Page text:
Before every storm, there are the holdouts who think it’s overkill to keep bottled water or nonperishable foods on hand, or, even worse, who ignore evacuation warnings, thinking they can ride out the storm. These aren’t the folks who remain out of necessity—people with a disability that makes it hard for them to leave, or lack the financial means to evacuate—but the ones who take pride in their conviction that preparing is for suckers. It happened before Hurricane Sandy, Hurricane Matthew, and Hurricane Irma, and it’ll keep happening. But why?

It comes down to this: decision making is hard, and humans are not particularly good at gauging risk. Consider the many variables at play in calculating the probability that a storm will be hazardous: one might consider previous experiences (a dozen hurricanes!), the local forecast (Greensboro is a couple hundred miles inland, so conditions will be different from the coast), the conditions of the storm (which change hourly, and are incredibly complex to model, even for scientists), or the viability of our community’s infrastructure. Those variables are not only difficult to quantify, but also difficult to rank; how do we know which of those variables will really end up mattering the most?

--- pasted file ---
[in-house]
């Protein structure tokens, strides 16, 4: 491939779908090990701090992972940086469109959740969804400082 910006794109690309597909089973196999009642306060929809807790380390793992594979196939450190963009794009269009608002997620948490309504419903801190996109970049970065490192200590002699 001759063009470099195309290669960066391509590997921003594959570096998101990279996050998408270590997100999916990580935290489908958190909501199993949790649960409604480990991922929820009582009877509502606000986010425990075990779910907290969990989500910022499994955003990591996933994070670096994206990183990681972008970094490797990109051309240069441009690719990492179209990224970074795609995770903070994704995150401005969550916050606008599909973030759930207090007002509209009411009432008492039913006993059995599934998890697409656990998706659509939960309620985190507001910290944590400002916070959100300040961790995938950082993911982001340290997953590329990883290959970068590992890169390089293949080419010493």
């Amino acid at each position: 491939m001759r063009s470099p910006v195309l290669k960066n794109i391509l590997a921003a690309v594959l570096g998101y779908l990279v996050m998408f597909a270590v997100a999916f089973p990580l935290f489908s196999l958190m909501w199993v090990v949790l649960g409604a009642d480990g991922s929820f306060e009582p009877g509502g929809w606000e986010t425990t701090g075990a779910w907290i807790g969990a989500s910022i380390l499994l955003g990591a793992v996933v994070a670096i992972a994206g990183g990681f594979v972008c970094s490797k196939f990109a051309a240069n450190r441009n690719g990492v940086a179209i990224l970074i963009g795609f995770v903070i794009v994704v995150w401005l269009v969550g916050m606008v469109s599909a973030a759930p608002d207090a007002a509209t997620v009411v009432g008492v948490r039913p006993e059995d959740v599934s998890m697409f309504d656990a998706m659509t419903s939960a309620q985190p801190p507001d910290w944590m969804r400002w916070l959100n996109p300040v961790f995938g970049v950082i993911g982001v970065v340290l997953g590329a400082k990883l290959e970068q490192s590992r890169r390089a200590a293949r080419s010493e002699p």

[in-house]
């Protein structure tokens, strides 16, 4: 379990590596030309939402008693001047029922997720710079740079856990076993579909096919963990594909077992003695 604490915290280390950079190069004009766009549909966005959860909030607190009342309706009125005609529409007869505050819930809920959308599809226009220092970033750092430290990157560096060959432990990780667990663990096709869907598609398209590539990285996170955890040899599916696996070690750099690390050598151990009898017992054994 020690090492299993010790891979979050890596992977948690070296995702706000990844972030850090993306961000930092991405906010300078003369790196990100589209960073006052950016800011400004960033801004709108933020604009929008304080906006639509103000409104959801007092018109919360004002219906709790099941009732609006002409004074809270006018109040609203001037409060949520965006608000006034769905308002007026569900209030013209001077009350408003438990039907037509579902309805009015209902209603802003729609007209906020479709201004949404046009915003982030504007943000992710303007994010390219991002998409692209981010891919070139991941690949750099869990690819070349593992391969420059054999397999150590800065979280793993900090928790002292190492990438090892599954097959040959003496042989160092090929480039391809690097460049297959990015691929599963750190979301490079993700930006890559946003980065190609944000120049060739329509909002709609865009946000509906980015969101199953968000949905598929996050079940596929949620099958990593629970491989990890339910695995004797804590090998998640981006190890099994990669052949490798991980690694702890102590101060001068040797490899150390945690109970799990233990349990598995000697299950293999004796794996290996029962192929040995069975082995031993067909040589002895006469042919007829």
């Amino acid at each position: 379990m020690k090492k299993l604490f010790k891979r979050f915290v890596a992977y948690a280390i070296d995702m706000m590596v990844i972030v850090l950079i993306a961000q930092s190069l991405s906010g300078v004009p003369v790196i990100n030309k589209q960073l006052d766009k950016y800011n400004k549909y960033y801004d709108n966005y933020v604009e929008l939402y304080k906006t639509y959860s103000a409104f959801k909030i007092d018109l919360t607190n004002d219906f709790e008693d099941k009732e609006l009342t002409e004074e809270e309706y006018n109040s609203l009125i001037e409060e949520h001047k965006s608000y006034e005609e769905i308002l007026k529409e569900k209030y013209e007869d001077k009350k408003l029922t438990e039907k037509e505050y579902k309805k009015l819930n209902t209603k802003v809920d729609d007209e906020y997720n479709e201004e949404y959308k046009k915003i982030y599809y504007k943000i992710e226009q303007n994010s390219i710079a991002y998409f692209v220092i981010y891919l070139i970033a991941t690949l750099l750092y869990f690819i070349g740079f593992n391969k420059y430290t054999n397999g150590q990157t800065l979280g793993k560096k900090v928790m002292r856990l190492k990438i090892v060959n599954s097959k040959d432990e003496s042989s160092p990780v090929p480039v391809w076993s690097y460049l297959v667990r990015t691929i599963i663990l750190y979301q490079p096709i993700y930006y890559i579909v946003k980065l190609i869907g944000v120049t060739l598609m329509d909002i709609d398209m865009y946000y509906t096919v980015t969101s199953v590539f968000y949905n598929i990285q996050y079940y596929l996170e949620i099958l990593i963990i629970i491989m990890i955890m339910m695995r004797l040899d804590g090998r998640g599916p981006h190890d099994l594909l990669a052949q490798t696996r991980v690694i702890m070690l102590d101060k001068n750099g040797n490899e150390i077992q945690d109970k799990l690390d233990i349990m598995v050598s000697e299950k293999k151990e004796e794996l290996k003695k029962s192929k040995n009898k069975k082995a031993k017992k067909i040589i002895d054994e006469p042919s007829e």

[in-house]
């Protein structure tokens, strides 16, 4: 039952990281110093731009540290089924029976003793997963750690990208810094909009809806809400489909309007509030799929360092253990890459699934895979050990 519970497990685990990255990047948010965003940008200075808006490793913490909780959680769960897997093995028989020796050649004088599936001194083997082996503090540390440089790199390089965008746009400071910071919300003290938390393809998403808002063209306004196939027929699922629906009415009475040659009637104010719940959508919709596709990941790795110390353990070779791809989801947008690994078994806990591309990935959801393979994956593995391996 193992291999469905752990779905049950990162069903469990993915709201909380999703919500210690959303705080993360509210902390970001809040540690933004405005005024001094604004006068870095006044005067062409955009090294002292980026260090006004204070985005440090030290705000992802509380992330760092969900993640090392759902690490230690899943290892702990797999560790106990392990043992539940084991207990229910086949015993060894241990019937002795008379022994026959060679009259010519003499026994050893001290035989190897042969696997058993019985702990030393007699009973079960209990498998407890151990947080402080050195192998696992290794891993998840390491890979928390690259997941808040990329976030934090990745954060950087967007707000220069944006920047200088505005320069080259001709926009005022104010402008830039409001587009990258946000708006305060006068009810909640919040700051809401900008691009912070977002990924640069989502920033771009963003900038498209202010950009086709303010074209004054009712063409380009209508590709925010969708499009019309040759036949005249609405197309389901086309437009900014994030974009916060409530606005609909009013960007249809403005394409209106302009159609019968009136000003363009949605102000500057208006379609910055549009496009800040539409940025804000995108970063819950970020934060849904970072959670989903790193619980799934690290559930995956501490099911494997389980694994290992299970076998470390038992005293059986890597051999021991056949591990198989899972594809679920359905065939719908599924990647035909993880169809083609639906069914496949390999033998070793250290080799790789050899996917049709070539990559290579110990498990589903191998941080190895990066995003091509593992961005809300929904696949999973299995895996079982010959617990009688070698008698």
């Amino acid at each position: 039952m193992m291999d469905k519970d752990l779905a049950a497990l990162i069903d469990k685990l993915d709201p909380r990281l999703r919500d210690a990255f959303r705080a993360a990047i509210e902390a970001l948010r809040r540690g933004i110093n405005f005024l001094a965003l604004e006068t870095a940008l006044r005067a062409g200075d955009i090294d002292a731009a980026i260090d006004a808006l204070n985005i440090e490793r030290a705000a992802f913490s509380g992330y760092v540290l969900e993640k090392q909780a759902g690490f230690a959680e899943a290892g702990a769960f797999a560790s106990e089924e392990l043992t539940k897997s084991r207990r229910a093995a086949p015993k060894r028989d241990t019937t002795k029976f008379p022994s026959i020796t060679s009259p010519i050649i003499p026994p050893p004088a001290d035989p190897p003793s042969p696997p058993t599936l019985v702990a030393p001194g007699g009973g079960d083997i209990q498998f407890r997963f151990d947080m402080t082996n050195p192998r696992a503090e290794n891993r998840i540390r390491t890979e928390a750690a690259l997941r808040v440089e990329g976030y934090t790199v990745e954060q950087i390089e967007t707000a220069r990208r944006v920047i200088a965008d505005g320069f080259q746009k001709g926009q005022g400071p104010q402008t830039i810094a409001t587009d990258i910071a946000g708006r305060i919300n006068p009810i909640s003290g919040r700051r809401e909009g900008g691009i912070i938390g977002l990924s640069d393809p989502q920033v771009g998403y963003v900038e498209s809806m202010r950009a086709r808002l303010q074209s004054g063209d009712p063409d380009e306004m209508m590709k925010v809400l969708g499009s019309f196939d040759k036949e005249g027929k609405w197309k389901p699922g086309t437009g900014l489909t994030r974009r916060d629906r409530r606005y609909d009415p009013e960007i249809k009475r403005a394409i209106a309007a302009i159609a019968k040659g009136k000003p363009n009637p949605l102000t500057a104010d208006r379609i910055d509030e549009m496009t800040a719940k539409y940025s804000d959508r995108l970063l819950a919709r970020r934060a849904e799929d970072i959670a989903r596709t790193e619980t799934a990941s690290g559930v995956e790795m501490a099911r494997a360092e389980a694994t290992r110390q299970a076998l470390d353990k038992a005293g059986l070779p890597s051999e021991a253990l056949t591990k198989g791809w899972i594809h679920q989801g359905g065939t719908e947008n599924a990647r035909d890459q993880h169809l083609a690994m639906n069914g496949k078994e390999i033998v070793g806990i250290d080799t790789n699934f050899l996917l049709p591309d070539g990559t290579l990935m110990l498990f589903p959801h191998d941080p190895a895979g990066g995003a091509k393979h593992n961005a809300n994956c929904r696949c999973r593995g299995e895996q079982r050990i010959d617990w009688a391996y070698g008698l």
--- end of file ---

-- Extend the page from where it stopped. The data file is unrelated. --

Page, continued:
When decision making becomes so complex, we tend to default to our biases. One major bias at play with natural disasters like hurricanes is something psychologists call the availability heuristic. When we call to mind our experiences about hurricanes, we assume that what’s happened before is what will likely happen this time: the last hurricane wasn’t so bad, so how bad could this one be? For instance, in a 2011 study, participants who were told to imagine they had weathered three hurricanes were less likely to say they would evacuate than participants who weren’t given any information about past experiences. Compounding that is our predisposition towards thinking our good fortune was actually the result of our own good judgment. 

Combatting biases can be hard, but the first step is acknowledging our first instincts may be fallible. Rather than defaulting to the way we typically think, it can help to make a point of seeking out alternate viewpoints and considering a range of options. In the case of hurricane preparedness, what are your local weatherpeople saying? How about national agencies like FEMA, or hurricane researchers?

Let’s hope the naysayers are right, and that forecasts of the storm’s severity have been overblown. Just remember that there’s no shame in preparing and evacuating.

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